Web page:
If you are trying to go into the synthy side of things with one pedal and not buy a synth pedal, you are kind of out of luck.

I personally have a Russian Big Muff $40 (currently needs repair), Boss OC-3 (1 & 2 octaves down only) $30 and a original big box Qtron $50; that is essentially a 3 pedal micro synth that cost $120.

You would be close, and cheap, with a DS-1, DS-2 or MD-2 (has bass, treb and mid) as your dirt, and a digitech bass synth wah. That combo used and with luck could be had for under $50, but expect it to be anywhere from $40-$80 for them. That would give you a number of filters and a dirt to drive them.

The problem with trying to achieve a famous musicians tone on a budget is unless they themselves use budget gear (which if they are famous for long stops being budget gear ala Jack White) is it's like saying I want to race like Lance Armstrong, but I weigh 300 pounds and have rusty Huffy.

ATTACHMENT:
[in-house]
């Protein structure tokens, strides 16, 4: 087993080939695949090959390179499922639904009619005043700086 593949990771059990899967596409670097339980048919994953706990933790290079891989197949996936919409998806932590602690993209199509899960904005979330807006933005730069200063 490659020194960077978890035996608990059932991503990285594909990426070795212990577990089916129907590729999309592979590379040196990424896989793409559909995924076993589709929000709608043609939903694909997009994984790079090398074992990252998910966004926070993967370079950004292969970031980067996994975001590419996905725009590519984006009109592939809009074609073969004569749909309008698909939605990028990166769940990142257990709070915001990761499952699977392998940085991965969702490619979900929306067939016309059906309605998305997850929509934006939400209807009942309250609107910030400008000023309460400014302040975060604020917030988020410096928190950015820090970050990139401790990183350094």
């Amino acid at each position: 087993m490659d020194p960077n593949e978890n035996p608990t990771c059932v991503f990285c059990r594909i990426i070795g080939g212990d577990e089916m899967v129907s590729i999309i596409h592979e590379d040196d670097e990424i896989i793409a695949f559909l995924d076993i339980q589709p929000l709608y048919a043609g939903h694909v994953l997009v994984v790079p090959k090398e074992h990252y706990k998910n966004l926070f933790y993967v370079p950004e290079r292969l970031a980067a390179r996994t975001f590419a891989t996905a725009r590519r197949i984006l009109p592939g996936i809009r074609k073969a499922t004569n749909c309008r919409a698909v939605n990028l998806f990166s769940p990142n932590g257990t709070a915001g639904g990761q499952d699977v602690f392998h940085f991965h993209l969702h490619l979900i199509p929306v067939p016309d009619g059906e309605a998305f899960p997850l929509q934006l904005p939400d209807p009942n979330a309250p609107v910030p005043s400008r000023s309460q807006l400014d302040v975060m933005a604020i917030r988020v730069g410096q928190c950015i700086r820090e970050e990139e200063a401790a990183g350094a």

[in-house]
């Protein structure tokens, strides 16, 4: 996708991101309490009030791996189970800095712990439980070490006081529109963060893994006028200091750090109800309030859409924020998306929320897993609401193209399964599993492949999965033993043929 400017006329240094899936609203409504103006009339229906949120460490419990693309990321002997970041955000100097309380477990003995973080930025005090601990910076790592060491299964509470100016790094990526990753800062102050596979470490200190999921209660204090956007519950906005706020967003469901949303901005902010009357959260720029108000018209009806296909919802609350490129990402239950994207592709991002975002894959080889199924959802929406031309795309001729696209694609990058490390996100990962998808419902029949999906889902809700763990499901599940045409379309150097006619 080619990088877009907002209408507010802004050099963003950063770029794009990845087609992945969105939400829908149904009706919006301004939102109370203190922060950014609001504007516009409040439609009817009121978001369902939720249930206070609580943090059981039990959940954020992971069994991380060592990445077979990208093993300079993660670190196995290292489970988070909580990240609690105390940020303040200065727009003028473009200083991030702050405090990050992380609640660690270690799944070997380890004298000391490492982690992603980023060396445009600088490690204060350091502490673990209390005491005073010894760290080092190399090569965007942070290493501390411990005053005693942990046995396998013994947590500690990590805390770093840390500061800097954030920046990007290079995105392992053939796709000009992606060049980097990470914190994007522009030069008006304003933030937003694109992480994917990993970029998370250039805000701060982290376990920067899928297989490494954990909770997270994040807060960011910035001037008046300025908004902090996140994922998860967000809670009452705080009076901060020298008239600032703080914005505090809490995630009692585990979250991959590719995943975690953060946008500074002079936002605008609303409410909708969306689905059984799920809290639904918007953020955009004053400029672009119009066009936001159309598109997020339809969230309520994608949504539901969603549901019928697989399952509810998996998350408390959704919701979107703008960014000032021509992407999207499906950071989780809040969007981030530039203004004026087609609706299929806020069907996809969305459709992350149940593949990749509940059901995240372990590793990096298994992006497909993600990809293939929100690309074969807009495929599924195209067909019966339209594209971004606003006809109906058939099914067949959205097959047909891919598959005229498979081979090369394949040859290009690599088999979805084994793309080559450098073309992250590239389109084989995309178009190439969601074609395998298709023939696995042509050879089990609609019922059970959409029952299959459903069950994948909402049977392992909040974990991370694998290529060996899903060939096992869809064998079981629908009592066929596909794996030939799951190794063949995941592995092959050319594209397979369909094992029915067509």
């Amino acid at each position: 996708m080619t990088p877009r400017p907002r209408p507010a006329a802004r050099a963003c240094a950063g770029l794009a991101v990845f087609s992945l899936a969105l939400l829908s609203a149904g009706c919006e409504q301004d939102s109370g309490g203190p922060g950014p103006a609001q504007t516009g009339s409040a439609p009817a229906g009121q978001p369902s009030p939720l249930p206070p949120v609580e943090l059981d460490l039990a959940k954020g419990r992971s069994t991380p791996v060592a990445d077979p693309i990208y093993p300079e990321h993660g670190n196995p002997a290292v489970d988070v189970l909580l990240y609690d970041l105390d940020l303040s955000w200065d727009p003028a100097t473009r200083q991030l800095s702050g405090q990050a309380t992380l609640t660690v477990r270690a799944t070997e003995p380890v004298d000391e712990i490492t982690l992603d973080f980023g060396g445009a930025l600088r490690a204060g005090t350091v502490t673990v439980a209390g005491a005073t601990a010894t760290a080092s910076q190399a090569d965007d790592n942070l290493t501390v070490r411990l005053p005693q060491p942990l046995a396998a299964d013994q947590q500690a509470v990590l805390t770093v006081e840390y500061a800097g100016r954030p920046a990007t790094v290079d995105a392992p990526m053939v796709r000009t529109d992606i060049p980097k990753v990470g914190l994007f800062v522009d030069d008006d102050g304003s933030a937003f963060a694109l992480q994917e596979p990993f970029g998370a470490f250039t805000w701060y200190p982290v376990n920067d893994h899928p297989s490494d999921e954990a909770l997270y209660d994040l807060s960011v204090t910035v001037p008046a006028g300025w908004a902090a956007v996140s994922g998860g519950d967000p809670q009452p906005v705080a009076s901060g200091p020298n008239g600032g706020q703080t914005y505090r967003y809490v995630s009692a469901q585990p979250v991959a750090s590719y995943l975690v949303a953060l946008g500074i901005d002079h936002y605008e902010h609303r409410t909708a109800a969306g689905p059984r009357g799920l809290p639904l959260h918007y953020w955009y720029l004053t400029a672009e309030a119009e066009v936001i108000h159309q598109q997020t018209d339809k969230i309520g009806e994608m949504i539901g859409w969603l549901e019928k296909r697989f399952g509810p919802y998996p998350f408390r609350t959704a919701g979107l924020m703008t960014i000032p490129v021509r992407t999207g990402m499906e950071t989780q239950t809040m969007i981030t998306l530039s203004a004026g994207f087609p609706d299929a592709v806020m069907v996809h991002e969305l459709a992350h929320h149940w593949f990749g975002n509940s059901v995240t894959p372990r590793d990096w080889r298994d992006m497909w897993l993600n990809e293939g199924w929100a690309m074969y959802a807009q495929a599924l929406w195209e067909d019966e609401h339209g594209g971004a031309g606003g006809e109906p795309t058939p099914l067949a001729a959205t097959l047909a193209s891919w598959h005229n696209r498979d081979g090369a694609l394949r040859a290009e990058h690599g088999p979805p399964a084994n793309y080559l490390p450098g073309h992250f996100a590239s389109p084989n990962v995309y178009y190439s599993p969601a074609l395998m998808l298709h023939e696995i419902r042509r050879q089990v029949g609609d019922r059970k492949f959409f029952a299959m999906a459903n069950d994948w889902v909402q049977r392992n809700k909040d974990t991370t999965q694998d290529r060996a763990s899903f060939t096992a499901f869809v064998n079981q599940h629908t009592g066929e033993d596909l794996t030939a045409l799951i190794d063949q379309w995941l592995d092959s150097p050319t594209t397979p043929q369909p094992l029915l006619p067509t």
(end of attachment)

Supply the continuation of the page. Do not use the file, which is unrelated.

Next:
Go to a store try every pedal you can see, bring your bass etc and just test them.
#13
Thanks for the responses! I will look into modding a pedal if I need more bass then for sure. Probably hold off on the DIY fuzz right now, but if the modding goes well I could definitely get into that!

I'm not really trying to get his sound or even a synth sound I just like his and want more of that sound than just a muffled distortion.

And I believe the thread about the MicroSynth was me, I asked about cheap alternatives not too long ago. But I don't need the envelope sweep.

Again, thanks everybody. I'll post when I get a pedal. And hopefully have time to do a good review of it with bass.
#14